One of the fastest selling new bicycles is becoming quite popular here in the Seacoast. It’s called a fat bike — a type of mountain bike with a very wide tire.

Typically a fat bike tire is 4-5 inches wide, twice the size of the normal mountain bike tire that comes in at 2 inches. They also weigh a bit more than the average bike, but still perform well, despite their mammoth size, according to John Gromek of Exeter Cycle.

Gromek says he has been selling a lot of these new ‘juiced up’ bikes.

“There are many brands of fat bikes on the market, and more all the time. One of our favorites is the ‘Fatboy’ from the Specialized Bike Company,” Gromek says.

These big bikes have big roots, beginning in way, way up north.

“They are ridden on trails and in the woods. Fat bikes originated in Alaska for the ‘Iditabike’ race, similar to the Iditarod race for dog sleds,” Gromek says.


There are no iconic dog races to fuel riders’ passions on the Seacoast, but the oversized bikes are becoming trendy regardless.

“In our area they became popular as a bike to be ridden ‘off-road’ in the winter when snow prevents the use of a normal mountain bike,” Gromek says. The large tire allows this bike to be ridden on soft surfaces like snow or sand; they also easily and more securely roll over rocks and gaps. “They look like they will roll over everything and they will! Like a monster truck but a bike.”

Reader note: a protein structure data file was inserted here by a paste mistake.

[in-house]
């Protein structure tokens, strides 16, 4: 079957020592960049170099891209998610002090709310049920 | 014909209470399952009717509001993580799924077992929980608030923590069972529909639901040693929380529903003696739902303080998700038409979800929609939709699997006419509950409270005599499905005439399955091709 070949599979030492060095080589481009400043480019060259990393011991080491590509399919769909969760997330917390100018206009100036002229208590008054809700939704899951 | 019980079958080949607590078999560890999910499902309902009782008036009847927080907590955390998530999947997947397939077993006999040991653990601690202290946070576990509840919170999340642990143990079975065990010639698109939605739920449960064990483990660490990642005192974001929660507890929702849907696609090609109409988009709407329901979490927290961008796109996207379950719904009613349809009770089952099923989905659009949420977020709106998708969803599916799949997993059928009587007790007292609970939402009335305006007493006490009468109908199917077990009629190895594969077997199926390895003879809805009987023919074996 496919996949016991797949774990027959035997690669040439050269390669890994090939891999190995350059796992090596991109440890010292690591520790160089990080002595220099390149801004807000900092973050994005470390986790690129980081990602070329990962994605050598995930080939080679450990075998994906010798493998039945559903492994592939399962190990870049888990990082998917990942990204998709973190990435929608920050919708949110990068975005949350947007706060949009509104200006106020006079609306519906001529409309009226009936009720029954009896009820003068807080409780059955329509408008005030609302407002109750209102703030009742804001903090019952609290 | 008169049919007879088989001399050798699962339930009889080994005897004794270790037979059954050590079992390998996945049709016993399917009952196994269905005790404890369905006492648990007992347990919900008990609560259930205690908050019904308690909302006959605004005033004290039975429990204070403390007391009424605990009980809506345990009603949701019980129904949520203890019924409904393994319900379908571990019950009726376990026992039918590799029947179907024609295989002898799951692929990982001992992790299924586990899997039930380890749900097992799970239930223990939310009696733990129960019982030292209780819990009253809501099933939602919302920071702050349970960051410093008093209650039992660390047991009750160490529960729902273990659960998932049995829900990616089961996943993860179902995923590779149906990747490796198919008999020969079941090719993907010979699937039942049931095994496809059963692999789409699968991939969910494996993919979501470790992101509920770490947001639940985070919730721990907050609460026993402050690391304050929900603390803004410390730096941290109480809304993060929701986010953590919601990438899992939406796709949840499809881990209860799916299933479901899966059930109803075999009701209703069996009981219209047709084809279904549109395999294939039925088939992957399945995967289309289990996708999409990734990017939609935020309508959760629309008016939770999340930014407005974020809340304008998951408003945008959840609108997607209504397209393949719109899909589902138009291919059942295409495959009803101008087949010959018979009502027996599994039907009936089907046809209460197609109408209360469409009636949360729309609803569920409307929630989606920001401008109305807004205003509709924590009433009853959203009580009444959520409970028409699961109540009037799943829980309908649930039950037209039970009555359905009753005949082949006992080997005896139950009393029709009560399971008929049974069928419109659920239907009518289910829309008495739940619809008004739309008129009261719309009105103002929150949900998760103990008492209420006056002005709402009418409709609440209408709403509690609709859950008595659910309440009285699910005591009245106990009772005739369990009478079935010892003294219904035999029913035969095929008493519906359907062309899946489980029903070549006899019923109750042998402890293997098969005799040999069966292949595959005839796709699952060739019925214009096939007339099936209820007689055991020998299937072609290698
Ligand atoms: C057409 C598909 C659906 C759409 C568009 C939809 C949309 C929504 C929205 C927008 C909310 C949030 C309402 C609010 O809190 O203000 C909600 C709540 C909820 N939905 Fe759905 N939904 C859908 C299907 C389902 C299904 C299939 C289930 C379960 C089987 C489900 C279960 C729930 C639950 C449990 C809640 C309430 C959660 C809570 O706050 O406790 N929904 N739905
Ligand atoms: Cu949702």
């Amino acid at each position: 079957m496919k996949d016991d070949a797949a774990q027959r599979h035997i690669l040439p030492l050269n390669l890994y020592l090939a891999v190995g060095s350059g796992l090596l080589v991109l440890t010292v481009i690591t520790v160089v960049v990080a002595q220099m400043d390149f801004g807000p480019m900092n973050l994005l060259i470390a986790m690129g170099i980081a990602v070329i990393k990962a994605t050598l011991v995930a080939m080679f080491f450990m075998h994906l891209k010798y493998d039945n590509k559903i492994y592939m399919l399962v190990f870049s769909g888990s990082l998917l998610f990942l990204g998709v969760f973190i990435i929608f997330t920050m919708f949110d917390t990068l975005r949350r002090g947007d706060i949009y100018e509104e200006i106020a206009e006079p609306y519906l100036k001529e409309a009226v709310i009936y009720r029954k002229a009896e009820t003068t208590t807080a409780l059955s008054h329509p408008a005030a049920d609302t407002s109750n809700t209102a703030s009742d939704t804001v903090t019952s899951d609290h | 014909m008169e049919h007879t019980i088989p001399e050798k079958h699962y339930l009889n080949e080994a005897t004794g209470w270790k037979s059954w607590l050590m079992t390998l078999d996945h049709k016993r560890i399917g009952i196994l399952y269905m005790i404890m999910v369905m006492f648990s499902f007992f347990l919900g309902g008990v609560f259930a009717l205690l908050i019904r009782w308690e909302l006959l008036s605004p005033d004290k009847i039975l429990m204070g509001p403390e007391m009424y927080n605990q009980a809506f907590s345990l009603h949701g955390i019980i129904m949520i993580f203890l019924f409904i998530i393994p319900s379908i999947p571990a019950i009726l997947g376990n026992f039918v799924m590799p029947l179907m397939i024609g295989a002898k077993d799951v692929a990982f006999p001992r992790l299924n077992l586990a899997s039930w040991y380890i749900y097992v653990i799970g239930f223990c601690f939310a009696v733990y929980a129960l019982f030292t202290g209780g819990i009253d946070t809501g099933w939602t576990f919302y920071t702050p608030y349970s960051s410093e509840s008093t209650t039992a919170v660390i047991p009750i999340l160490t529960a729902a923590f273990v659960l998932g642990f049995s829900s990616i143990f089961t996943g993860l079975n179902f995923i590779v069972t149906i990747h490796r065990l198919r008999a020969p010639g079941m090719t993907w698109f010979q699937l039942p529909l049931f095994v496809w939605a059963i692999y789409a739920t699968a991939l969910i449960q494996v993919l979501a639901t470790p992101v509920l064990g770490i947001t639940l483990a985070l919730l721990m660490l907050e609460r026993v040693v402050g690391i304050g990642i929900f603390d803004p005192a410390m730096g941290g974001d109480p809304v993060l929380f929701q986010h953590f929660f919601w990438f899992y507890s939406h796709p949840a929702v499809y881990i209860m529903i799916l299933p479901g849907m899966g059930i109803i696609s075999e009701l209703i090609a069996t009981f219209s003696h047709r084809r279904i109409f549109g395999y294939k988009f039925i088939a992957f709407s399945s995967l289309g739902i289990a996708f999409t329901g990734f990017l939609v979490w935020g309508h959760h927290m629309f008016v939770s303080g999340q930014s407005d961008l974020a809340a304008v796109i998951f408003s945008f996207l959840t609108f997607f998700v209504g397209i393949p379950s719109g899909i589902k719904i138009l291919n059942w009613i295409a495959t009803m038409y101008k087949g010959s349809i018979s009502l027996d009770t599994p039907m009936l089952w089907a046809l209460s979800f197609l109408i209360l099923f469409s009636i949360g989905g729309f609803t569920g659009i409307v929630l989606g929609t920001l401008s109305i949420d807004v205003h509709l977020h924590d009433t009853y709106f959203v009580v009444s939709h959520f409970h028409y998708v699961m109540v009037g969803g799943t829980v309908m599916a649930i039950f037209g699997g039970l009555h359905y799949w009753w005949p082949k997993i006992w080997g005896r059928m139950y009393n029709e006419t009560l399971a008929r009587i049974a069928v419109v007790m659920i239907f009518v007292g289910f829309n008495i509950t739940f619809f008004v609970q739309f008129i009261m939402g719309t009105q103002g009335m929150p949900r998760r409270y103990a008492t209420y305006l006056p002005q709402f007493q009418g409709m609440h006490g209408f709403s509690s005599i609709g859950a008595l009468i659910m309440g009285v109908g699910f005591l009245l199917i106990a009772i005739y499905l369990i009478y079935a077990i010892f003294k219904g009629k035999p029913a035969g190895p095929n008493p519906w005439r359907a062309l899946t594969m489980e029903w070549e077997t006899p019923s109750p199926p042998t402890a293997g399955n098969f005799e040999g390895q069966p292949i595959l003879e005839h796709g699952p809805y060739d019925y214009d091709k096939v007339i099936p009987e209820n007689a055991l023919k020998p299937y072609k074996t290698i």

In a mixed rural and city landscape like the Seacoast it isn’t surprising that the masses aren’t just reserving the bikes for snow travel; they are continuing to use them all year round as well.

The oversized bikes are fun, but don’t expect a low price point if you are looking to get one yourself.

Jeff Latimer of Gus’ Bike Shop in North Hampton says their Fat Bikes run anywhere from $1,400 to almost six grand. A large investment for sure, but these bad boys allow you to train all year long.

“Most folks put their road bikes up when winter hits and the salt goes on the roads. Once the snow gets deep the traditional mountain bike sinks into the snow. The fat bikes provide great flotation and grip in winter conditions so you can keep riding through the winter months. While a lot of folks got them to ride in snow they quickly discovered how much fun they are on the beach,” Latimer adds.


So who’s buying these new “big boned” bikes?

“The demographic is similar to the mountain bike, men and women from 20 to 65 years old, people who are already cycling enthusiasts,” Gromek says.

With the appeal of the fat bike growing it’s been hard for the bike shops to keep up.

“It’s our first year to carry them and we pre-sold about half of our initial order before the bikes even arrived,” Latimer says.

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